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GOSSMONT CHEM 141 - Atoms, Elements, and the Periodic Table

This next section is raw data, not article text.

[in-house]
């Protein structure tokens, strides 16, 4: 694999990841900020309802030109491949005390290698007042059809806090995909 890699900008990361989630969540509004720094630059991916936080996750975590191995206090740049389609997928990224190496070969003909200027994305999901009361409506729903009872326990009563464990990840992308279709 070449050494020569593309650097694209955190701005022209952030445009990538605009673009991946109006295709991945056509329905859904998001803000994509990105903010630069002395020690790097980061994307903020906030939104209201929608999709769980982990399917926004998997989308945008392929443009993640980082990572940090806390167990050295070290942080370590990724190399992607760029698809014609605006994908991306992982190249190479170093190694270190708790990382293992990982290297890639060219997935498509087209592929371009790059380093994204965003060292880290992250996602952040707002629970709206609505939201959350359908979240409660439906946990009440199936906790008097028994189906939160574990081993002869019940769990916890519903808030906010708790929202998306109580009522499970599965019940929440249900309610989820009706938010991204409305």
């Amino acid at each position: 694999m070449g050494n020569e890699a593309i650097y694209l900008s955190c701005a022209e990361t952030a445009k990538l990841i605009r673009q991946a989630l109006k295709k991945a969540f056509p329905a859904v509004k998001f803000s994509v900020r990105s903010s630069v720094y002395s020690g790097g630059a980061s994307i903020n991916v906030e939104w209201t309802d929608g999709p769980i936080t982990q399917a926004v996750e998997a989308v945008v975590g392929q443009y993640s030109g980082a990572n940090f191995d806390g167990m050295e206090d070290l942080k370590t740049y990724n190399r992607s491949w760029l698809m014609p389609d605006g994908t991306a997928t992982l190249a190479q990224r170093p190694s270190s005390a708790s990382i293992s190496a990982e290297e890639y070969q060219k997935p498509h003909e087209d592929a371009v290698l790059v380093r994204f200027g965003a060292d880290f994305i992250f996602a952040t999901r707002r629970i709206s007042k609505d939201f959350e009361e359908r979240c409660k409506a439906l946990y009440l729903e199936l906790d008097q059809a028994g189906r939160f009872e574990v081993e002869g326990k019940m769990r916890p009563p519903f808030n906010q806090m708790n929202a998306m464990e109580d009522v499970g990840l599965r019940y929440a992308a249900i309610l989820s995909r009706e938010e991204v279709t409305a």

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Atoms, Elements, and the Periodic Table (Chapter 2)Atomic Structure1. Historical View - Dalton's Atomic TheoryBased on empirical observations, formulated as Laws of:Conservation of MassDefinite ProportionsMultiple ProportionsSummary of Dalton's theory:- matter is composed of small particles called atoms- in chemical reactions atoms are indestructible- atoms of different elements have different masses- atoms of the same and/or different elements combine to form newsubstances (i.e., compounds)- in a given compound, the constituent atoms are always combined inthe same fixed numerical ratio2. "Modern" Viewatom consists of: central nucleus containing protons (+) and neutronswith outer shells of electrons (-)most of an atom's mass is in the nucleus -- relative masses:neutron - proton - 1 amuelectron - 10-4 amu (amu = atomic mass unit = 1.66 x 10-24 g)Page 13. Atomic Masses and IsotopesXAZYZ = atomic number of an element = # protons in nucleuse.g., carbon is atomic number 6 -- all carbon atoms have 6 protonsA = mass number (often omitted) = # protons + # neutronsY = charge (on an ion) = # protons - # electronsisotopes - atoms of the same element with different mass numberse.g., natural carbon has 2 isotopes (2 types of C atoms):Isotope symbolrelativeabundance protons neutronsmassnumbercarbon-1212C 99% 6 6 12carbon-1313C 1% 6 7 13atomic mass (atomic weight) of an element is based on the 12C scale:1 atom of 12C is defined as exactly 12 amusince most elements are actually mixtures of isotopes,the atomic mass (or weight) is really an "average" atomic masse.g., atomic mass of chlorine, Cl, is 35.4527 amu35Cl 75.77% 34.9689 amu37Cl 24.23% 36.9659 amu"weighted average"(0.7577 x 34.9689) + (0.2423 x 36.9659) = 35.4527 (- 35.45)Normally, chemists are concerned with such "average" atomic massesPage 2The Mole Concept and Molar Mass1. Avogadro's Number -- The Chemist's "Dozen"No= number of atoms in exactly 12 grams of carbon-12= 6.022 x 1023 "things" {a very large number ! }this is a conversion factor, just like 12 things per dozen, e.g.:mass of one atom of carbon-12 = (12 g) / (6.022 x 1023 atoms)= 1.99 x 10-23 g/atom2. The Mole -- How Chemists "Count"One Mole of a substance contains an Avogadro's Number of formula units1 mole = 6.022 x 1023 formula unitse.g., 1 mole of iron contains 6.022 x 1023 Fe atoms3. Molar MassMolar Mass = the mass (in grams) of one mole of a substanceSince 12 grams of 12C is defined as 1 mole of 12C and the atomic masses ofother elements are defined relative to that, then…..the molar mass of an element = its atomic mass in grams/mole e.g., from the periodic table, the "atomic mass" of Al is 26.98What does this mean?- mass of one Al atom = 26.98 amu- molar mass of Al = 26.98 g/mole (mass of one mole of Al)Page 3The Periodic Table1. General arrangement - increasing atomic number within:groups: vertical columns (also called families)periods: horizontal rows2. Terminology - parts of the periodic tablerepresentative elements..........the longer columns (the "A" groups)transition elements..................shorter, central columns ("B" groups)alkali metals..............................group IA (1): Li, Na, K, ...alkaline earth metals................group IIA (2): Be, Mg, Ca, ...halogens...................................group VIIA (17): F, Cl, Br, ...noble gases..............................group 0 (18): He, Ne, Ar, ...lanthanide elements................# 58 - 71 (1st row at bottom)actinide elements.....................# 90 - 103 (2nd row at bottom)3. Types of elements - by physical propertiesmetals: shinny, malleable, ductile solids with high mp and bpgood electrical conductorsnonmetals: gases, liquids, or low-melting solidsnon-conductors of electricitydiatomic elements: H2, O2, N2, F2, Cl2, Br2, I2metalloids: intermediate properties, often semiconductors (e.g., Si)Page 4Ions and the Periodic Table1. Elements combine to form compounds -- two general typesMolecular Compounds -- more later in Chapter 3!atoms linked together by "chemical bonds" in discrete electricallyneutral particles called moleculese.g., H2O CO2 PCl3 C12H22O11Ionic Compoundsresult from transfer of one or more electrons from one atom to anotherto yield oppositely-charged particles called ionscation = positive ion anion = negative ionthere are not discrete molecules -- the ions are held together byelectrostatic forces in a regular, 3-dimensional pattern called acrystalline latticee.g., LiF lithium fluorideLi + FLi+ + F-LiFe-MgCl2magnesium chlorideMgClCle-e-Mg2+ + 2 Cl-MgCl2Page 52. Relationship to Periodic TableGeneral trends (Figure 2.14)Ionic compounds usually involve metals and nonmetalsgroup IA (1) +1 cations Li+, Na+, K+, .....group IIA (2) +2 cations Be2+, Mg2+, Ca2+, .....other metals may form more than one cation, e.g.:Fe2+ and Fe3+Sn2+ and Sn4+group VIA (16) -2 anions O2-, S2-, Se2-, .....group VIIA (17) -1 anions F-, Cl-, Br-, .....Molecular compounds usually result from the combination of twononmetals and/or metalloidse.g., PH3 AsF5 HBrsome nonmetallic elements actually exist as molecular compoundse.g., the diatomics (H2, O2, N2, etc. as listed before)also: P4, As4, S8, Se8Page


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